Clinical management of type 1 DM mainly focuses on blood glucose control. However, approaches to prevent and treat cardiovascular complications have been largely extrapolated from studies on type 2 diabetes [48]. However, type 2 diabetes accounts for more than 90% of diabetes cases [49]. In the present study, the STZ-induced diabetic rat model more closely parallels type 1 diabetes. Further studies of HDAC6 in type 2 diabetic rats are necessary. Uncontrolled chronic hyperglycemia leads to severe diabetic cardiomyopathy. Our experimental findings are only instructive for myocardial protection in severe hyperglycemic conditions. As insulin is the first treatment of choice for diabetic patients with uncontrolled hyperglycemia, further studies are needed to determine whether insulin acts synergistically with TubA or counteracts the advantages elicited by TubA in the diabetic heart. Moreover, the present study showed that HDAC6 inhibition-mediated cardioprotection in diabetic hearts was related to redox regulation. Previous studies have shown that HDAC6 is involved in ubiquitination and autophagy through binding Parkin, α-tubulin, or P62 [5052]. Further studies are necessary to better define whether HDAC6 inhibition attenuates MI/R injury by improving autophagy or modulating protein ubiquitination.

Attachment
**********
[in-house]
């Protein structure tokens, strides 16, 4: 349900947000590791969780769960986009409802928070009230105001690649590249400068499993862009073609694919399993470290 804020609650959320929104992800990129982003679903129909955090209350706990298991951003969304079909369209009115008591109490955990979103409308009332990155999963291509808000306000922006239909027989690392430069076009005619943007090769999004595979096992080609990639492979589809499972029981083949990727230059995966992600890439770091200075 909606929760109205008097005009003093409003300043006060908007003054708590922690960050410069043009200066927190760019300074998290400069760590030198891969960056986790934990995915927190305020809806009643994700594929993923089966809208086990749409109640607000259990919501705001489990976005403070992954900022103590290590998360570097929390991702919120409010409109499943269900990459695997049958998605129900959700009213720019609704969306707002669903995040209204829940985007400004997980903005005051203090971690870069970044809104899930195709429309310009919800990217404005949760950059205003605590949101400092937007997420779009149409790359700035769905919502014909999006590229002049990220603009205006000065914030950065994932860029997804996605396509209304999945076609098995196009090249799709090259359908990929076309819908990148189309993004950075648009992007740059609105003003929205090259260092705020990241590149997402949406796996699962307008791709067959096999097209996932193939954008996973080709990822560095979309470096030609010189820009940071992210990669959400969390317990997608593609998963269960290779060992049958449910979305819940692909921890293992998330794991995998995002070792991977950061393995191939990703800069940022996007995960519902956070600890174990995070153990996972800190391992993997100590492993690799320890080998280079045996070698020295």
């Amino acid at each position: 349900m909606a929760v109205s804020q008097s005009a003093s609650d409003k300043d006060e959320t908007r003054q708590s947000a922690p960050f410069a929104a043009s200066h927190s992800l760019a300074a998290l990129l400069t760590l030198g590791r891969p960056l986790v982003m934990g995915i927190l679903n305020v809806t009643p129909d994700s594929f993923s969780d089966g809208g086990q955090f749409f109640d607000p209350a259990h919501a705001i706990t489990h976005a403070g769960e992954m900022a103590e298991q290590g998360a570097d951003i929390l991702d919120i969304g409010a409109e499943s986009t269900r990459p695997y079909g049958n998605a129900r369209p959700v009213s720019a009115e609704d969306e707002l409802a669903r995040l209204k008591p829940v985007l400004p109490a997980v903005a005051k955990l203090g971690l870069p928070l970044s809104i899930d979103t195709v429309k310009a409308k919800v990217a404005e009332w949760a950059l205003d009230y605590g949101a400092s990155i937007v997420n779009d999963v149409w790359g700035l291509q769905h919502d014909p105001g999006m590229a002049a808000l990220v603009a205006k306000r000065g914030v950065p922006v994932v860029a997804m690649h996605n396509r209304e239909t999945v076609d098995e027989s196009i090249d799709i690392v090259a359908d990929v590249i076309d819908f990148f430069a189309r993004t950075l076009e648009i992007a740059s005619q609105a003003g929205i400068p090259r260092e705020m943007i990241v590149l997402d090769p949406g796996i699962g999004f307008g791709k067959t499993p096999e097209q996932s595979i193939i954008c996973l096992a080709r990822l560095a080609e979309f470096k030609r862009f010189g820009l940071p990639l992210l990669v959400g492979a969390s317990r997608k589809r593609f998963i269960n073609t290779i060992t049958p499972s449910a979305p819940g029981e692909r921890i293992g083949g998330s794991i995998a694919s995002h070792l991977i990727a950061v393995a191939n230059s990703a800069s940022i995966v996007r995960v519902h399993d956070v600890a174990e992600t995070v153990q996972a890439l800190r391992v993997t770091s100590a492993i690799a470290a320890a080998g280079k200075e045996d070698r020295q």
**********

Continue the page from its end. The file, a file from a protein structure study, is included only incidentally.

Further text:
Taken together, our study demonstrates that excessive HDAC6 activity under diabetic conditions contributes to aggravated MI/R injury in diabetic hearts. Pharmacological inhibition of HDAC6 activity in vivo and in vitro restored the ROS elimination capacity of Prdx1 by modulating acetylation at K197. As there are no statistically significant changes in Prdx1 levels in diabetic hearts, acetylation of Prdx1 is vital for its peroxide-reducing capacity. Our findings suggest that HDAC6-mediated Prdx1 acetylation might be a promising therapeutic strategy for MI/R in diabetic hearts. However, the precise mechanism requires further study in HDAC6 knockout or knock-in mice.

Conflicts of Interest

The authors declare that there are no conflicts of interest.


This study was supported by grants from the National Natural Science Foundation of China (NSFC 81471844) and in part by NSFC 81671891, NSFC 81201458, and NSFC 81701891. The authors would like to thank the central laboratory at Renmin Hospital of Wuhan University (Wuhan, Hubei, China) for their support of our study.